Editor’s note: An earlier version of this article reported the study’s primary outcome incorrectly.
Decreased life-space mobility and depression may be risk factors for immune-related adverse events (irAEs) among older adults with advanced cancer who are receiving immune checkpoint inhibitor (ICI) therapy, according to research published in The Oncologist.
Researchers conducted a retrospective study at a comprehensive cancer center to learn more about potential risk factors for irAEs in older cancer patients taking ICIs.
The researchers analyzed chart data from patients age 70 and older with any stage cancer who had received at least 1 dose of an ICI between October 6, 2011, and April 5, 2018. The researchers identified 238 patients with a median age of 76 years.
Most patients (90.3%) had stage III or stage IV disease. Melanoma was the most common type of cancer (36%), followed by non-small cell lung cancer (24%). Nivolumab (50%) was the most frequently used ICI, followed by pembrolizumab (19%) and ipilimumab (18%). One patient received concurrent chemotherapy.
The study’s primary outcome was the identification of patient characteristics — including demographics, mobility, comorbidities, and functional status — associated with irAEs.
The researchers found that most characteristics of special interest did not have a significant association with irAEs. This included fall risk, weight loss, hearing loss, and cognitive limitations.
However, decreased mobility and depression were associated with an increased risk of irAEs. In a multivariate analysis, depression was associated with an increased risk of any-grade irAEs (odds ratio [OR], 2.41; 95% CI, 1.24-4.71; P <.01), and impaired life-space mobility was associated with an increased risk of grade 3 or higher irAEs (OR, 4.4; 95% CI, 1.4-4.5; P =.01).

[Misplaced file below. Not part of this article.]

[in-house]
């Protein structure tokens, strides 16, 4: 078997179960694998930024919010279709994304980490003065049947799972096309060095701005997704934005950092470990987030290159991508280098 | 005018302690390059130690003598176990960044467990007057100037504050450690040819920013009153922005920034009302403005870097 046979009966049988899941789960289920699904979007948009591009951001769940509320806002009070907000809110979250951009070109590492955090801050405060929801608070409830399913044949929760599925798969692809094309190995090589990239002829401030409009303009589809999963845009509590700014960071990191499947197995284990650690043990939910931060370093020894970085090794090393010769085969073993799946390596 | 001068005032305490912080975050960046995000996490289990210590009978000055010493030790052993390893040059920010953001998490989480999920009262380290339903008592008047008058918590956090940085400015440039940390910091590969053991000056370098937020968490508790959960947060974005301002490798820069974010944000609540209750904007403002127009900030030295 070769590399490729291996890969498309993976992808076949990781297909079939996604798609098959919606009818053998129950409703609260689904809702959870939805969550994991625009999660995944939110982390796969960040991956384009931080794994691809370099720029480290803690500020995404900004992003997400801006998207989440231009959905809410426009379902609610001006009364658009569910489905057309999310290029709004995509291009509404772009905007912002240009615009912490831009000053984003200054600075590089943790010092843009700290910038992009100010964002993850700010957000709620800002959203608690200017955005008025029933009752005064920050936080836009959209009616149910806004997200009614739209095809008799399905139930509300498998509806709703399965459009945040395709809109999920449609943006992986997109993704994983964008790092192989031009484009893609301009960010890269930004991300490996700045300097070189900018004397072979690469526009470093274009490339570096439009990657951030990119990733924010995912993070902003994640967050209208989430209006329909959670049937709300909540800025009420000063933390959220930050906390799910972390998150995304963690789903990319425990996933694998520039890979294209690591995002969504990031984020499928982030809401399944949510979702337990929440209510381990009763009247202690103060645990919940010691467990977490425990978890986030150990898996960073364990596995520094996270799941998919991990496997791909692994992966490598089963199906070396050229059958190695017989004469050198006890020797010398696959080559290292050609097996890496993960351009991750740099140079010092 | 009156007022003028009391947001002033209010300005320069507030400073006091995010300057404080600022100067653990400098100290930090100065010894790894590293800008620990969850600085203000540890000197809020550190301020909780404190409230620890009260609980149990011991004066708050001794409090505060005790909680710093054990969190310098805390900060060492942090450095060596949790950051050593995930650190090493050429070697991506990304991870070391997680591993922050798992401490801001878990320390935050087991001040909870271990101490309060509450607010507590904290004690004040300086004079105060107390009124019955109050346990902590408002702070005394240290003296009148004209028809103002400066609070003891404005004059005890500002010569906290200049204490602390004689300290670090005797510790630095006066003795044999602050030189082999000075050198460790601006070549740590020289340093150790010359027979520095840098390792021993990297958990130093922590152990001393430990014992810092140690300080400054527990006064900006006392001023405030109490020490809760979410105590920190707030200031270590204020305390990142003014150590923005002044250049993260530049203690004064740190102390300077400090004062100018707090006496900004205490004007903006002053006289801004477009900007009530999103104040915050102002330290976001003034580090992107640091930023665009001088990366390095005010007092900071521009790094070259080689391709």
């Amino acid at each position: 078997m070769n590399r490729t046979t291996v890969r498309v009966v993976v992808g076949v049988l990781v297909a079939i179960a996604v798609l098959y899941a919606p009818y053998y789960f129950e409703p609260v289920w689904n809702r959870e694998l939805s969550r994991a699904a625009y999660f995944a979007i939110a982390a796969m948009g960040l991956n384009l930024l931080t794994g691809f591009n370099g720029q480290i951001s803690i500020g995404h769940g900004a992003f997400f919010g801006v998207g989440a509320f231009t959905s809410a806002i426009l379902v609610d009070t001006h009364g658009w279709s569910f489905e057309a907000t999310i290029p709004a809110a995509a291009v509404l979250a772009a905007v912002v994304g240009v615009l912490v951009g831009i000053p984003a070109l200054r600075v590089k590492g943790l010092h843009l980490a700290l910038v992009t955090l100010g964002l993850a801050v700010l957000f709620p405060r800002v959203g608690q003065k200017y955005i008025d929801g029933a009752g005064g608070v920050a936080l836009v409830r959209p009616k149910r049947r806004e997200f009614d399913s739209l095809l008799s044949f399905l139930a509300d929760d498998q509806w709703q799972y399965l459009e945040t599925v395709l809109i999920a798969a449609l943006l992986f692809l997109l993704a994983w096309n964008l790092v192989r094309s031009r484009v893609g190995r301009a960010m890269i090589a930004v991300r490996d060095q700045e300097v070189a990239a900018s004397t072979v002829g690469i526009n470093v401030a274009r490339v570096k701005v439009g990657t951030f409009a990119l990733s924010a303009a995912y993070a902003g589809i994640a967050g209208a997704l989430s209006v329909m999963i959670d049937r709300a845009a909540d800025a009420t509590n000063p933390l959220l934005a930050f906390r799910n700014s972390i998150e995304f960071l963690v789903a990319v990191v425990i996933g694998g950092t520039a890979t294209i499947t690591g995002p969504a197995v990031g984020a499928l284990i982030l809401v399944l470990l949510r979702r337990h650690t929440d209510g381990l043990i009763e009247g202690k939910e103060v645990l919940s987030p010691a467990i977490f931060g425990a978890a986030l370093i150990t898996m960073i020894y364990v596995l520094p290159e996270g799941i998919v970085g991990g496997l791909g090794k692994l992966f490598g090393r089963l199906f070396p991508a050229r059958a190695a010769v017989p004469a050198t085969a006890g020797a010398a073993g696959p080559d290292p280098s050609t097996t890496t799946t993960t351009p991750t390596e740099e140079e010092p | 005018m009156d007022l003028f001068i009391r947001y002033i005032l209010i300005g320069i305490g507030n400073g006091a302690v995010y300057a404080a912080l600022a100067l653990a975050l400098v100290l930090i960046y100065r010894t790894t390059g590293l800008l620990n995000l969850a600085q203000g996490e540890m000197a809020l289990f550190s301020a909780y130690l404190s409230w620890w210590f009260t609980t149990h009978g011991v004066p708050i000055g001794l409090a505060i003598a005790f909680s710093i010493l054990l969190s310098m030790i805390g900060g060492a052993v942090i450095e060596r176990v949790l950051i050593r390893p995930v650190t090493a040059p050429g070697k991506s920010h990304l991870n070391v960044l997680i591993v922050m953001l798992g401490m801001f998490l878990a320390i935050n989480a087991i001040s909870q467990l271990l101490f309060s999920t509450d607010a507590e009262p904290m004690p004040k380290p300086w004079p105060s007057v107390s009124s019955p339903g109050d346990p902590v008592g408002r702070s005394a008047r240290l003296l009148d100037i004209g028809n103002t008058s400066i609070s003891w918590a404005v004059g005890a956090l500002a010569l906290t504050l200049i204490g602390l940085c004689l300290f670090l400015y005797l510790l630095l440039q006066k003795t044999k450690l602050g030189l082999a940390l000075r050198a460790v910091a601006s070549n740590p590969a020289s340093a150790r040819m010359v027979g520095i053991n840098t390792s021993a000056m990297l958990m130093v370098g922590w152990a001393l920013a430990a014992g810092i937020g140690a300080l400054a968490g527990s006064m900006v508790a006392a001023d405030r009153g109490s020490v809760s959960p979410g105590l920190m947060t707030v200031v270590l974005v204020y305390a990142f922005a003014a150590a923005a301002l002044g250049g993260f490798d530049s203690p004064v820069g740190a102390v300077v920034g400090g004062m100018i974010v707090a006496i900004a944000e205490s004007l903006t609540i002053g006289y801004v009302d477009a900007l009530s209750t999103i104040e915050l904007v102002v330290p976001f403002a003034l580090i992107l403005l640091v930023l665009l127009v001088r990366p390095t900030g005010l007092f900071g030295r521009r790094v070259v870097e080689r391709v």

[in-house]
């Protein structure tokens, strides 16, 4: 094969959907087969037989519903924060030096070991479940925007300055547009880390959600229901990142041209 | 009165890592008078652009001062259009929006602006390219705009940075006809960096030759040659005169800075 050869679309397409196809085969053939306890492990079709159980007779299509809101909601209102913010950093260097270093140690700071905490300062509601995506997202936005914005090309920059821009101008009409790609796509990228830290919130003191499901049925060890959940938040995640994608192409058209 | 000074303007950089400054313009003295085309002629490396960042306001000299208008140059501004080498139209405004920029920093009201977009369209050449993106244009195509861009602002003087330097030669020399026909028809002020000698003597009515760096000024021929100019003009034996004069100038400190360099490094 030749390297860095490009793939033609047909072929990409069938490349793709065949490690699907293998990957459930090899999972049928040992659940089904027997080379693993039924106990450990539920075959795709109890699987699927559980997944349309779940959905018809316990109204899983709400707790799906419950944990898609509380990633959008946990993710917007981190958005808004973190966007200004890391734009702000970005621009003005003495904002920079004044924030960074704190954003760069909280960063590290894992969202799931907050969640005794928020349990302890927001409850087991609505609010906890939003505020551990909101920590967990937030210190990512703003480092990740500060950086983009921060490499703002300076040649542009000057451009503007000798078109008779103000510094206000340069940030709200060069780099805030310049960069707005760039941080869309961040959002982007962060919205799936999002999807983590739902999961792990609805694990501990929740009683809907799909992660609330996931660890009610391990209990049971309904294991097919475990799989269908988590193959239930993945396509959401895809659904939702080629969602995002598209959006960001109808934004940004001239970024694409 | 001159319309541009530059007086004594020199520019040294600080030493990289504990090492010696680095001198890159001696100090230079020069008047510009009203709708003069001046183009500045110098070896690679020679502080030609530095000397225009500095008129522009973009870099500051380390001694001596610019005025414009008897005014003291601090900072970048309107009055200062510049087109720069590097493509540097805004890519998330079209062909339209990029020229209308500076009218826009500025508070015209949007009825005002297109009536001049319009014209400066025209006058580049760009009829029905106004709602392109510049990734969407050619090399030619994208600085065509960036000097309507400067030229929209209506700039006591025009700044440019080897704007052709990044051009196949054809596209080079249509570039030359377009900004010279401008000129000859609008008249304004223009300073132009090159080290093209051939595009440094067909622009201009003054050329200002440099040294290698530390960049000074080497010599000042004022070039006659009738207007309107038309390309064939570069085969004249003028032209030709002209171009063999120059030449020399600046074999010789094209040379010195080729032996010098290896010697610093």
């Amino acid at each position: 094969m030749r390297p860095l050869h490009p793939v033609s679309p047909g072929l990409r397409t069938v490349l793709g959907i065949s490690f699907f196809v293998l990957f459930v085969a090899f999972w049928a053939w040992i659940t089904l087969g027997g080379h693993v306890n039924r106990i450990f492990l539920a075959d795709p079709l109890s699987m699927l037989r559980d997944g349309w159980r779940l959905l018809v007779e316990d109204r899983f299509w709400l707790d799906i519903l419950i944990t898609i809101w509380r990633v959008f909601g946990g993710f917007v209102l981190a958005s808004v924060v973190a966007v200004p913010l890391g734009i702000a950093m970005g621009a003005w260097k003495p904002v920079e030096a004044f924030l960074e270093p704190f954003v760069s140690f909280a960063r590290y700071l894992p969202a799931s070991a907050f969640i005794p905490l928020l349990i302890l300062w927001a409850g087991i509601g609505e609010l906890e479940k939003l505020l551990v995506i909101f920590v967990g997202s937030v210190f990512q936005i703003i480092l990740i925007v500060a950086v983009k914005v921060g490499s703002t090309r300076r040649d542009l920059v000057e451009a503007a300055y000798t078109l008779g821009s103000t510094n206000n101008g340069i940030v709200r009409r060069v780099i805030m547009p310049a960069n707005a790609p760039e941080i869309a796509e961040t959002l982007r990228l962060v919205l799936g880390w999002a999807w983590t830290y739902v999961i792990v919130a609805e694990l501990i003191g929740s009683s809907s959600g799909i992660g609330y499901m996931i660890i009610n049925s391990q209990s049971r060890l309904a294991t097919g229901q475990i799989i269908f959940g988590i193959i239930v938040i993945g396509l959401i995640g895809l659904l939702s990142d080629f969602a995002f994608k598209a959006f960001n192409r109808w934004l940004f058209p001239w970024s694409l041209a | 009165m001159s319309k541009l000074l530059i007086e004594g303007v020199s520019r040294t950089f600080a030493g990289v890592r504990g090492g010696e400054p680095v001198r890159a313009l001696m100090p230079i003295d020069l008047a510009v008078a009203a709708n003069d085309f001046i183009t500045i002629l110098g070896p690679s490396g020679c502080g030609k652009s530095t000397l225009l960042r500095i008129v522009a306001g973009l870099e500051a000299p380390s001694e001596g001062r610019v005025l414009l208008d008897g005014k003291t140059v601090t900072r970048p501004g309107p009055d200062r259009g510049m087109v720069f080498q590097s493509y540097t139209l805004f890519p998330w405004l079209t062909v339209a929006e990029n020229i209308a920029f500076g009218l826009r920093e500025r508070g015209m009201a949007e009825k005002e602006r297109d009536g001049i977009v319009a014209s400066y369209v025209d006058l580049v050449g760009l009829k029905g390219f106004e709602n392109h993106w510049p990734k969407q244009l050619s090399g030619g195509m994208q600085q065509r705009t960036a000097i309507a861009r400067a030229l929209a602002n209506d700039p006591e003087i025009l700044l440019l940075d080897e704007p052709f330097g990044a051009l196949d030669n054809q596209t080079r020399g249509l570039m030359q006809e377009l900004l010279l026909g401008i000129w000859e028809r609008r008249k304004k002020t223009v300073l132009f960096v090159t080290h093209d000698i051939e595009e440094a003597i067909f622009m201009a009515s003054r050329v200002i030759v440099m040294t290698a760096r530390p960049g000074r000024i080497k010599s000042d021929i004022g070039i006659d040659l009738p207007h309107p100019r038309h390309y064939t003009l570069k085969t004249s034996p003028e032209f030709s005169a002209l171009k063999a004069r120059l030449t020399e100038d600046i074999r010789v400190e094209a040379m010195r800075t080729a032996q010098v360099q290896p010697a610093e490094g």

“Given the small scale of our cohort and the retrospective nature of this analysis, which is likely limited by underreporting in clinical documentation, this study is primarily hypothesis-generating,” the researchers wrote. “These results can inform future studies with larger, more diverse patient groups and more comprehensive methods of measuring geriatrics-focused characteristics to strengthen the generalizability of our findings.”
Disclosures: Some study authors declared affiliations with biotech, pharmaceutical, and/or device companies. Please see the original reference for a full list of disclosures.
Johns AC, Yang M, Wei L, et al. Risk factors for immune checkpoint inhibitor immunotherapy toxicity among older adults with cancer. Oncologist. Published online April 21, 2023. doi:10.1093/oncolo/oyad097